Resource Centre Are Salt-Reduced Products Less Appealing?
The impact of front-of-pack ‘reduced salt’ messaging on reported likability of foods.
South Africans’ salt intake of 8.5 grams/ per day is almost 4 grams higher than the World Health Organisation’s recommended 5 grams/ per day. For this reason, South African health authorities, have adopted healthy strategies to reduce the incidence of sodium-related non-communicable diseases.
As one of the largest food goods companies in the world, Unilever aims to make a bigger positive impact on consumer’s health and well-being. In pursuit of this goal, we’re making our products more responsibly delicious by including more effective and accurate nutrition labelling to help consumers easily find foods low or high in salt. In turn making it easier for consumers to adopt nutritious diets and make informed choices.
Front-of-pack (FOP) nutrition labels are designed to give simplified nutrition information to consumers at a glance. FOP labels are also considered an effective way to help people make healthier food choices and consequently promote the reformulation of more food goods to contain less salt, thus further improving consumer’s diets. As a result, in 2018, 96% of our products provided nutritional information in line with our nutrition labelling commitment.
Unilever’s aim is to systematically reduce the amount of salt across its portfolio to help consumers meet the globally recommended daily salt intake of 5 g per day. Unilever is working towards this target through the continuous reformulation of high-salt products. Knorrox has paved the way with their stock cubes variants which are now available with 25% less salt as per salt regulation.
In addition, Unilever runs several behaviour change interventions such as awareness campaigns and health education programs to empower people to improve their diets and increase demand for lower-salt food products. The awareness campaign features key messages on the risks of high salt intake on one’s health, the 5 g/d salt target, sources of salt and advice to check labels for salt content.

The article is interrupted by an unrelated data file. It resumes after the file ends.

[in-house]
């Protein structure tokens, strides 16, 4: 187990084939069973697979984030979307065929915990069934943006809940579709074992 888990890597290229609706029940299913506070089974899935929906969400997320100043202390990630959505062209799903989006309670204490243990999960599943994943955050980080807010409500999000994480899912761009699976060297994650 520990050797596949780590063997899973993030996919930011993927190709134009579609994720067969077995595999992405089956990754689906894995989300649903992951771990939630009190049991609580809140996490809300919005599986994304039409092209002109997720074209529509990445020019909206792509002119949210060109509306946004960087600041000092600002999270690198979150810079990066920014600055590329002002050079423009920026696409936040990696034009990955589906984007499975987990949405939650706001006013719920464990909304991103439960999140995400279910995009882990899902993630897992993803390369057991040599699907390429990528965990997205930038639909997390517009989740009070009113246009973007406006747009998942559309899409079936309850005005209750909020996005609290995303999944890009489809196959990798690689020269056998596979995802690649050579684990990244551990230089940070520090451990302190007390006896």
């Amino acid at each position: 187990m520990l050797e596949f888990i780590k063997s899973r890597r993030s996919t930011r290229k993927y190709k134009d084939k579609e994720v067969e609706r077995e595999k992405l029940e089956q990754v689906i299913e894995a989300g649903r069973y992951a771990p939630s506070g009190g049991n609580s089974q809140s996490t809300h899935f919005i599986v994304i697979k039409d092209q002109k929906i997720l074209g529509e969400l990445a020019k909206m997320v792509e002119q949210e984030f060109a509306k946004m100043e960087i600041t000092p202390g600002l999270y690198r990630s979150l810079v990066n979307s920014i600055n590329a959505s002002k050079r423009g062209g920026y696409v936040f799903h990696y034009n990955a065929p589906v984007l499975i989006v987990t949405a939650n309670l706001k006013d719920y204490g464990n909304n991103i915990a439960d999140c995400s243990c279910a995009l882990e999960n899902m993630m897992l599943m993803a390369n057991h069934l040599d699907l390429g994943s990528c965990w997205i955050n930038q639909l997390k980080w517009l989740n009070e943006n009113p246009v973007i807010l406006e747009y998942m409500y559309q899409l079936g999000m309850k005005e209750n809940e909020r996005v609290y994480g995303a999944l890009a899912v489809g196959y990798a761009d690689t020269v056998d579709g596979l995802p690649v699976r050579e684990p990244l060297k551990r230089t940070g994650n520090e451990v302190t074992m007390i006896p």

But do consumers actually read labels?
A 2018 study by the Public Health Nutrition, showed that although “less salt product” information was available on pack, participants continued to add salt post-preparation in the form of table salt.
The study concluded that participants like salt-reduced soups but in fact they liked them more when they carried a nutritional message. However, the battle still lies in prompting consumers to regularly read labels.
Country-specific tailored communication continues to be essential to attracting consumers towards salt-reduced products.
Bertram, M.Y., Steyn, K., Wentzel-Viljoen, E., Tollman, S. and Hofman, K.J., 2012. Reducing the sodium content of high-salt foods: effect on cardiovascular disease in South Africa. South African Medical Journal, 102(9), pp.743-745.
Regan, Á., Kent, M., Raats, M., McConnon, Á., Wall, P. and Dubois, L., 2017. Applying a consumer behaviour lens to salt reduction initiatives. Nutrients, 9(8), p.901.
World Health Organization, 2016. The SHAKE technical package for salt reduction.
Zandstra, E.H., Willems, A.A. and Lion, R., 2018. Making salt-reduced products more appealing to consumers: impact of front-of-pack messages on liking and table salt use over time. Public health nutrition, 21(15), pp.2762-2772.